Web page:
Close to balanced budget: HK Government achieved budgetary surplus of HK$21.4 billion due to increased tax revenue and cost-cutting efforts in 2004. If taking out issue of government bonds worth of HK$ 26 billion, it recorded a slight deficit of only HK$4.6 billion.
Unemployment: The seasonally adjusted unemployment rate stood at 6.1% (provisional figure) in January - March 2005, same as that in December 2004 - February 2005. The underemployment rate, however, moved up from 3.0% to 3.1% (provisional figure) between the two periods. The overall employment situation continued to improve but just offset by increase of labour supply. Total employment soared to an all-time high of 3 354 000.
More direct exports from China: Based on trade figures in March, economists warned that China has been exporting more directly to the rest of the world and not via HK. Ports in the Pearl River Delta pose mounting threats to HK, in particular Yantian port in Shenzhen. On the other hand, HK’s airport is much ahead of their rivals in China in terms of efficiency and traffic volume.
Inflation rate: The Composite CPI recorded moderate increase at 0.8% in March, suggesting that inflationary pressure remained benign. Consumer prices are expected to edge up gradually in the months ahead, as consumption demand strengthens and as higher retained import prices gradually feed through to the retail level.

Flu kits to be distributed: Prepare for pandemic urges flu kits to be distributed to households soon, it recommends that residents buy in an adequate stock of masks and pills. A flu information kit to be issued to households urges them to stock up on surgical masks and anti-fever medicine in preparation for a possible flu pandemic, the city's top disease control expert said yesterday. But Centre for Health Protection (CHP) controller Leung Pak-yin said he would not recommend people begin stockpiling remedies like Tamiflu yet, suggesting that individuals instead inquire whether their GPs have sufficient reserves. Dr Leung pointed out the flu preparedness plan was not aimed at averting a pandemic. The whole strategy of a pandemic preparedness plan is to decrease the mortality and morbidity. “In no way can you stop it," he said. Hong Kong's Preparedness Plan for Influenza Pandemic was drafted along the lines of the World Health Organisation's global plan, which was finalised recently in Geneva.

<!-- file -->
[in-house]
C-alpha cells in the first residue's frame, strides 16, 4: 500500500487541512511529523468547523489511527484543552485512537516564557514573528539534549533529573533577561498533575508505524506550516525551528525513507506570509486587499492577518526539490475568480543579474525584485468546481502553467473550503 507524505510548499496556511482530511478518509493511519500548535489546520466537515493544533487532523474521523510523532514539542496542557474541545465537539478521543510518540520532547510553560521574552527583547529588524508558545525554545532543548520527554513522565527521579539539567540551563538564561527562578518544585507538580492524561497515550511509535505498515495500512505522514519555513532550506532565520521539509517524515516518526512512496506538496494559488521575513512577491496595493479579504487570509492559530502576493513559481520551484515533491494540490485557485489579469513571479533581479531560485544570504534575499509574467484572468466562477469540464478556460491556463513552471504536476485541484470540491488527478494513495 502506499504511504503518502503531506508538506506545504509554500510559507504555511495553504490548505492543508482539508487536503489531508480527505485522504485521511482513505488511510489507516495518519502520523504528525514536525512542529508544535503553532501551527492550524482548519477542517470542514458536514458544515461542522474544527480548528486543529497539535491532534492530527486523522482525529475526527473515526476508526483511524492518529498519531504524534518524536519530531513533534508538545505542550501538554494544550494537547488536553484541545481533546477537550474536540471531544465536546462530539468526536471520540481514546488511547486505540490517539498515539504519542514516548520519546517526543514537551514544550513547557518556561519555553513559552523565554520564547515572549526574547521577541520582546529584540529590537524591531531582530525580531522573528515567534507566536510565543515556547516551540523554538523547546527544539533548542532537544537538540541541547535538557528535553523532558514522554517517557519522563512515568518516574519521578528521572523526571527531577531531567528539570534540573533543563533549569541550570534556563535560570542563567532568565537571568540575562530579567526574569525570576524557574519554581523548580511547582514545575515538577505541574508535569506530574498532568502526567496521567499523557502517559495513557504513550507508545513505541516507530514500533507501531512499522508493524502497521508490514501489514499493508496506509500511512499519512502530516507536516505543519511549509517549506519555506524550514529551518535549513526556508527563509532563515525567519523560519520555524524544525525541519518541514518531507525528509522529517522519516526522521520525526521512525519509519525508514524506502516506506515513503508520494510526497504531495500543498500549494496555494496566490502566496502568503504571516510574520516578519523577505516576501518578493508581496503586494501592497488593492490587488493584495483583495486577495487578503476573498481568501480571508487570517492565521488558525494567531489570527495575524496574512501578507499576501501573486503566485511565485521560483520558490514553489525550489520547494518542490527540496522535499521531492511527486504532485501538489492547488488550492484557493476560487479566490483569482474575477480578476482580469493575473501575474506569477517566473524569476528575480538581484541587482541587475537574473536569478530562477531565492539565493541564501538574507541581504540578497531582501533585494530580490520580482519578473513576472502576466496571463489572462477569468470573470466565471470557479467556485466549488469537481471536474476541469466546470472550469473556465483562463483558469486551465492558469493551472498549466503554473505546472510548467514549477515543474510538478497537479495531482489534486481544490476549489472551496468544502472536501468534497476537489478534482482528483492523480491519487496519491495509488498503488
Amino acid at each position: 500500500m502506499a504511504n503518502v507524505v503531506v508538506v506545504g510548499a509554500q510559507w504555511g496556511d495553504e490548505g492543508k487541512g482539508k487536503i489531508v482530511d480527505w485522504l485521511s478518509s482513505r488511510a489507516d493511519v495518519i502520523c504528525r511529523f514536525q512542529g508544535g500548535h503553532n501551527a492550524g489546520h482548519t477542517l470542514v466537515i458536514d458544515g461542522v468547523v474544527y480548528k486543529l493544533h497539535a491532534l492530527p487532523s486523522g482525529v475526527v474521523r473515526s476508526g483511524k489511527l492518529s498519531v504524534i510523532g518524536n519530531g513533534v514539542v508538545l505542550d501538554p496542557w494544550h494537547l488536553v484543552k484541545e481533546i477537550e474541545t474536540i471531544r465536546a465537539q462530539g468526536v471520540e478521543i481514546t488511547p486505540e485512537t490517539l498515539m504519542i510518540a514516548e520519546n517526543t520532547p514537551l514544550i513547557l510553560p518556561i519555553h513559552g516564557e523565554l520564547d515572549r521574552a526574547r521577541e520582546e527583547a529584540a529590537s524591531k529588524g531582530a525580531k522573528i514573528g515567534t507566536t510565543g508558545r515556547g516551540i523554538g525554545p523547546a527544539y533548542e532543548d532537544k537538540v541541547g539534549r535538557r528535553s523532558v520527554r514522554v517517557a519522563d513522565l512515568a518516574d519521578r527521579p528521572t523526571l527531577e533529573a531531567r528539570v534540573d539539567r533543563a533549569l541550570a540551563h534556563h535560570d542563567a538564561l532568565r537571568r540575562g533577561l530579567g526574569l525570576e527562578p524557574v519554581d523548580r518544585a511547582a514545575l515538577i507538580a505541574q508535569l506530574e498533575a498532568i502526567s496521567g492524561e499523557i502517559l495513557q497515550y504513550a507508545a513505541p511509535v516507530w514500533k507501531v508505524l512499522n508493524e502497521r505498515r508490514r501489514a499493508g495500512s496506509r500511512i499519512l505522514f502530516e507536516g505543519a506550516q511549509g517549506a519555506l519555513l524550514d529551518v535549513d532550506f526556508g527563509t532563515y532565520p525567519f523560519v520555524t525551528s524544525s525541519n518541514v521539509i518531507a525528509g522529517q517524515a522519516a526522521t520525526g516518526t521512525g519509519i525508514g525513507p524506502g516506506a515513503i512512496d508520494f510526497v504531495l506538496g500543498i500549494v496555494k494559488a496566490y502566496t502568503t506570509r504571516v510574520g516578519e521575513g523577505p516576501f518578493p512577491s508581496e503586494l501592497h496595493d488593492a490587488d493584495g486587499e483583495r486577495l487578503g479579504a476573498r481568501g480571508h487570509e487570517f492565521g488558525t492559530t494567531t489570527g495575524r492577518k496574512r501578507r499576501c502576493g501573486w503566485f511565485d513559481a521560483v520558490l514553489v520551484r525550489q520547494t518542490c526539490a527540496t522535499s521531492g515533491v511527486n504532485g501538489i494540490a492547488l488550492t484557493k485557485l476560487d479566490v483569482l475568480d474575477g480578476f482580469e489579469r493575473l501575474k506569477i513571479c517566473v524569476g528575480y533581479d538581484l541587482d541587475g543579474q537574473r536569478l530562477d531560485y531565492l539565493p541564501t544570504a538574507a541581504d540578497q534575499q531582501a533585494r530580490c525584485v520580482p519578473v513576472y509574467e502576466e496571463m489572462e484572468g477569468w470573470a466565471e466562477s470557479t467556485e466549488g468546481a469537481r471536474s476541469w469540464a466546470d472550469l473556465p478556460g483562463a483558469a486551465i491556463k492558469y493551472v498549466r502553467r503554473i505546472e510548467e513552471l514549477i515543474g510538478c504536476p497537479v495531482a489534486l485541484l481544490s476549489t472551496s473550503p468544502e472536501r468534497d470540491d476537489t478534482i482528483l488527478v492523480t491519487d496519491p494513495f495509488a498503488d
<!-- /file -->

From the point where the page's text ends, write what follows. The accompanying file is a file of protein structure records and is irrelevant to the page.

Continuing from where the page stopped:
Pollutants: China Light Power, HK’s largest power supplier, emitted more key pollutants after turning to low quality coal to generate electricity in 2004. The power sector generally contributes about 89% of sulphur dioxide.
Cleaner harbour by 2013: HK harbour will be cleaner by 2013 with new sewage treatment facilities completed. This HK$8.4 billion programme will help improve dissolved oxygen level by 5%.

Casinos in Hong Kong?: Now that Singapore has announced its intention to open casinos, observers are asking whether HK will follow.
Action urged in deepening aging crisis: many observers fear that the declining fertility rate will have an negative impact on the quality of life in HK.

Press articles related to Switzerland
South China Morning Post, 15.04.2005: An article by Associated Press in New York states that a federal judge has awarded nearly US$ 22 million to heirs of two wealthy families victimised by the Holocaust. By far the largest single claim paid so far in a case against Swiss banks accused of selling out to the Nazis.
Post Magazine, 03.04.2005: an article on the exhibition "Photographs Sans Frontières” at the HK’s Foreign Correspondents Club presenting photographs by Swiss physician, photographer and author Dr Raymond Lasserre, 83. The article was published under the title “Lost worlds” and described the exhibition and Lasserre’s book “Médecin sur tous les fronts” as a testament to his life at a time he was dying of cancer.

See document (pdf, 7 p., 70 kb) presenting the “Switzerland greets Hong Kong” Media Coverage Part 2.  

This is a review of the Hong Kong media and does not necessarly represent the opinion of the Consulate General of Switzerland. The Consulate General of Switzerland in Hong Kong does not bear any responsibility for the topicality, correctness, completeness or quality of the information provided. Liability claims regarding damage caused by the use of any information provided, including any kind of information which might be incomplete or incorrect, will therefore be rejected.